PBCDad - The Lodge is 9-3/4" across (usable space, there's a lip for the cooker to rest on). Really large loaves would require something bigger, but this fits a surprising number of round loaves.

      If she gets really serious about baking, you'll end up with a couple of baking vessels and assorted other stuff. It's like smoking - the more you do it, the more MCS kicks in.
      Last edited by rickgregory; February 26, 2021, 04:10 PM.

    • Sam6687
      Sam6687 commented
      Editing a comment
      For sure the combo cooker is the way to go. i have this and a lodge 5qt dutch oven, the combo cooker is much easier getting the bread in and out of but both bake up great bread.

    #3
    Funny you should ask. I have THIS ONE from Lodge ... which works especially well (no burnt knuckles) if you invert it for baking:

    Click image for larger version  Name:	DB3562DC-DDDB-491C-A031-D56D7568909B_1_201_a.jpeg Views:	0 Size:	2.04 MB ID:	995909

    Click image for larger version  Name:	D21DB700-324E-4528-B607-B7C6ED4FBBB2_1_201_a.jpeg Views:	0 Size:	2.24 MB ID:	995910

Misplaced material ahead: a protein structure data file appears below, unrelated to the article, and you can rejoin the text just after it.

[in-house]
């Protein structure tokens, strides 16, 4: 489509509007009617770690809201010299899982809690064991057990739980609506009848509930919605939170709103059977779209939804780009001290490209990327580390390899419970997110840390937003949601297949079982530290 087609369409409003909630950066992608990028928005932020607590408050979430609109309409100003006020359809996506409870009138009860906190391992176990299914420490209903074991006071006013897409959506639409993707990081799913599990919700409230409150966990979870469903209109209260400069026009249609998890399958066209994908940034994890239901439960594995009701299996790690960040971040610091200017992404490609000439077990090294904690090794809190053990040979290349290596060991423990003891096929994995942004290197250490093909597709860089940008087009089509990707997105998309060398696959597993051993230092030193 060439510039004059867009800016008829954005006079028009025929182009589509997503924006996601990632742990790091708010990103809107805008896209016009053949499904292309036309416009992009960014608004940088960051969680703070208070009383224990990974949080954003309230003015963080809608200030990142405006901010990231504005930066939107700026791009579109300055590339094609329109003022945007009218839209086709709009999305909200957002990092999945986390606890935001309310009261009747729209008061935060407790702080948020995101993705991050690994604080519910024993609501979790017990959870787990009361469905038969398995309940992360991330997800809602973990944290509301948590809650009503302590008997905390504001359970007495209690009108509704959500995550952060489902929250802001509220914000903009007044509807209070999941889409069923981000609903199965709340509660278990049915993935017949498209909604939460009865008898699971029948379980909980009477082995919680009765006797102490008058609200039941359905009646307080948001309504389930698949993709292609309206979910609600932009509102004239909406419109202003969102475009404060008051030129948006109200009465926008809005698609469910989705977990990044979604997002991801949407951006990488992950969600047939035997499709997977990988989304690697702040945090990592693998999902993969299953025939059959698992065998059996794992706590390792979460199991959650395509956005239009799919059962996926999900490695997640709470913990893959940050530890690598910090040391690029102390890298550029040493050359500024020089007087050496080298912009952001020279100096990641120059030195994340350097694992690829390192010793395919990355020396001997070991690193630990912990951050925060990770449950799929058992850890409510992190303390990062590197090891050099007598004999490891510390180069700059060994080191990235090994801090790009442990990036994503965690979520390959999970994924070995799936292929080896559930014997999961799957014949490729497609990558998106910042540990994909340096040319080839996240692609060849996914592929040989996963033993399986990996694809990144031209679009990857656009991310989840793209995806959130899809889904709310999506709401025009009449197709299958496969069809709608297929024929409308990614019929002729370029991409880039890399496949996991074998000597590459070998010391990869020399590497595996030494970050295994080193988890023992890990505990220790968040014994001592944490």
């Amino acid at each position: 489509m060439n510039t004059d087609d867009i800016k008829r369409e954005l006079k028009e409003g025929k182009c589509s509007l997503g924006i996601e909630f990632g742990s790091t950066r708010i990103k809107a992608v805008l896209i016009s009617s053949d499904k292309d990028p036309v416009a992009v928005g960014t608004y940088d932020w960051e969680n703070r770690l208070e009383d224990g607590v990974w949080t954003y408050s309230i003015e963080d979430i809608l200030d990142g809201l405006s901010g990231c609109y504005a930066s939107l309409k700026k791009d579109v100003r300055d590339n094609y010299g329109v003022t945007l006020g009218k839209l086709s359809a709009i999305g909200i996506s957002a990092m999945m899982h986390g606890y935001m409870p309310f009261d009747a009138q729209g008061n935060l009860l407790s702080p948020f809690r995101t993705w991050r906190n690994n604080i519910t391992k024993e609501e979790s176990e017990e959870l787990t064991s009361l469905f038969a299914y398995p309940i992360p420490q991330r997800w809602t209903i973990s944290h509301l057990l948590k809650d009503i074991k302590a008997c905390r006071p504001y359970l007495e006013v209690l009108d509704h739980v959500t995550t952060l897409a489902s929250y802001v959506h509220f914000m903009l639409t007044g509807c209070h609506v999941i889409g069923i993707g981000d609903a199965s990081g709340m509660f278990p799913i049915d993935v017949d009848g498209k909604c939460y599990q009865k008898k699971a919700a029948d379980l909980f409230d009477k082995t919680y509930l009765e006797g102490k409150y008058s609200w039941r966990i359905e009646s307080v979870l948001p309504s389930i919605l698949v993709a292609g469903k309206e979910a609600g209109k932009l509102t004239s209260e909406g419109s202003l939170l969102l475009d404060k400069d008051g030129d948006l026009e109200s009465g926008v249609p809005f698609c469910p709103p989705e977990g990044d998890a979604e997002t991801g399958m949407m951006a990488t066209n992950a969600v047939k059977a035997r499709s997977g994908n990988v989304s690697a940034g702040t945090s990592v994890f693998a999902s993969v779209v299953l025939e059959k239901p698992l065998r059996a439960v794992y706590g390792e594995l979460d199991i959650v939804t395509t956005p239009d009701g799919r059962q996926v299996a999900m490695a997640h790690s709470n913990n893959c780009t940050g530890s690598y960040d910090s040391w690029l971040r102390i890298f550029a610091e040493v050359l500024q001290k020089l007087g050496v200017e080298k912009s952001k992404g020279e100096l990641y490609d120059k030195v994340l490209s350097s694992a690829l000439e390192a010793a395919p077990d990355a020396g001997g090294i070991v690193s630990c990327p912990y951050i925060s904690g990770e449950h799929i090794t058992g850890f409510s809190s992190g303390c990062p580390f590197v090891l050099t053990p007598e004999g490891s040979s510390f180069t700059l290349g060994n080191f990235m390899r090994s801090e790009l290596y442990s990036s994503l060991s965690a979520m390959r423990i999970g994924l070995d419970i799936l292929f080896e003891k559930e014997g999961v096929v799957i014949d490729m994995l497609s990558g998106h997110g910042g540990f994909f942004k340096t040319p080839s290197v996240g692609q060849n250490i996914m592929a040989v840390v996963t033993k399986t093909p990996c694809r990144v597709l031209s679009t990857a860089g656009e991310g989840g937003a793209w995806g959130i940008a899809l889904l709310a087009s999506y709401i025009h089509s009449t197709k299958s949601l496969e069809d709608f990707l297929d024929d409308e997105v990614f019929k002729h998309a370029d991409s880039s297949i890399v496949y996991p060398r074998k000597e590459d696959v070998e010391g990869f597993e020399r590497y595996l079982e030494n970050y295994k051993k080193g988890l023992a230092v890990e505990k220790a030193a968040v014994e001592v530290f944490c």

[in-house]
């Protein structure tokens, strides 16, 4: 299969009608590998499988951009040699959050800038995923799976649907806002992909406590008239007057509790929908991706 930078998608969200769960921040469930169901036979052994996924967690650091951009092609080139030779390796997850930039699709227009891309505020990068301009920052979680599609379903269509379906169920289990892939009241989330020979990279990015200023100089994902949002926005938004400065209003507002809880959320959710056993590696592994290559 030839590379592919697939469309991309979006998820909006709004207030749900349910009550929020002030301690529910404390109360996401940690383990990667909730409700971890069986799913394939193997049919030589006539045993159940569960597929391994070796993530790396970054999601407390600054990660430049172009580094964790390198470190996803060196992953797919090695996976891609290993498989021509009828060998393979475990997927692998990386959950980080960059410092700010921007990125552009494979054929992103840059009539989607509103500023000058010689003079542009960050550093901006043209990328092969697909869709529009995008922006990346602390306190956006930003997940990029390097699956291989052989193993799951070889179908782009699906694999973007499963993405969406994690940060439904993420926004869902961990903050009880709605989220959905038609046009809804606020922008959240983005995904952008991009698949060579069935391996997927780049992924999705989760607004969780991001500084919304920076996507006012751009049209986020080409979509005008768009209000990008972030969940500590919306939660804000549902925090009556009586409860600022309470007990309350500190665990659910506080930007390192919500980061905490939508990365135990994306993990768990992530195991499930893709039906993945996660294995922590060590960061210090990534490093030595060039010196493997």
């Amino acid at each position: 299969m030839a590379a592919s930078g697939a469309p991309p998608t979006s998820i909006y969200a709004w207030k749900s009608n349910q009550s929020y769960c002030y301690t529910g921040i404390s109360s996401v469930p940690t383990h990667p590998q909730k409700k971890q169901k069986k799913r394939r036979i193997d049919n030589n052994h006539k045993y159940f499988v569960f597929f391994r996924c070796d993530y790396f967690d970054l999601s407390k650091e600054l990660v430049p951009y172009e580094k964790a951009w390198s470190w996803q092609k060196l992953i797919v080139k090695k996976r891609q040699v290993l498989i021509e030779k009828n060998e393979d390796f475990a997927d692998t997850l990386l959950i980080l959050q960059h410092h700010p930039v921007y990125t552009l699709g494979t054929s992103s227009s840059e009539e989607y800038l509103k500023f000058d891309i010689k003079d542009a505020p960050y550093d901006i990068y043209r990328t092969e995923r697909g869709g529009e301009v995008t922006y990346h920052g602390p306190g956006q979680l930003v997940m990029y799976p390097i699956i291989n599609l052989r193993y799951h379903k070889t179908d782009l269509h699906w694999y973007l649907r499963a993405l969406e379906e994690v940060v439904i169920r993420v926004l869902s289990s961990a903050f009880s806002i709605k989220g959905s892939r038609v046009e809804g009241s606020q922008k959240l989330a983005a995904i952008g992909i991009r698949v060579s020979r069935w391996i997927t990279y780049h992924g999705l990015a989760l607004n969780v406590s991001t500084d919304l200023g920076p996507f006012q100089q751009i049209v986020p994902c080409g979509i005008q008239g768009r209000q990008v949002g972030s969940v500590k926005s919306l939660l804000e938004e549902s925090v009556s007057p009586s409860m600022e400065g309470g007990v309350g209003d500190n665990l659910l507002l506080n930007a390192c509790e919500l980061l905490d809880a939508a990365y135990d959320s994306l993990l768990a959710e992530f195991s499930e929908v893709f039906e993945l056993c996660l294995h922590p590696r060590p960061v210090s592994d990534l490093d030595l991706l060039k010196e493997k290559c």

​​​​​​​I do believe that rickgregory and I may have been typing about the same DO at the same time ... (great minds) ...
    Last edited by MBMorgan; February 26, 2021, 02:44 PM.

    Comment


    • RonB
      RonB commented
      Editing a comment
      That's one of the ones I have, and use the most.

    • PBCDad
      PBCDad commented
      Editing a comment
      This one was recommended on a website for baking bread, and at 5 qt seems a better size. It's out of stock on Amazon but I may get this one off the Lodge website

    • mnavarre
      mnavarre commented
      Editing a comment
      This is what I use for baking also. It's also my favorite pot for making beans and the skillet/lid is the perfect size for frying tortillas.

    #4
    The advice above may well take me to buying a combo cooker.

    But, for when she moves on to other crusty style loaves that don't cook in a Dutch oven, I enjoy using my Lodge 14 inch cast iron pizza pan with a Lodge skillet under it to pour water into for the steam. As above, a pizza peel and parchment paper make it easy to load. I do, however, use my heavy duty Pitmaker gloves to handle these items that have preheated for so long.

    And then she can move on to pizza, too!

    Comment


      #5
      The only downside of the Lodge is that it's not oblong and some oblong loaves wont fit (some will of course). In that case, hit up the Breadtopia site above for cloches that are specific to oblong loaves.

      Something that isn't obvious about the Lodge, is that the flat bit is THICK and could easily be preheated and serve as a small pizza 'stone'. I use it to cook bacon, etc too. It's definitely not an all purpose skillet since it is quite thick and holds heat... but for things where you want that (searing steaks etc) it's useful.
      Last edited by rickgregory; February 26, 2021, 03:30 PM.

      Comment


        #6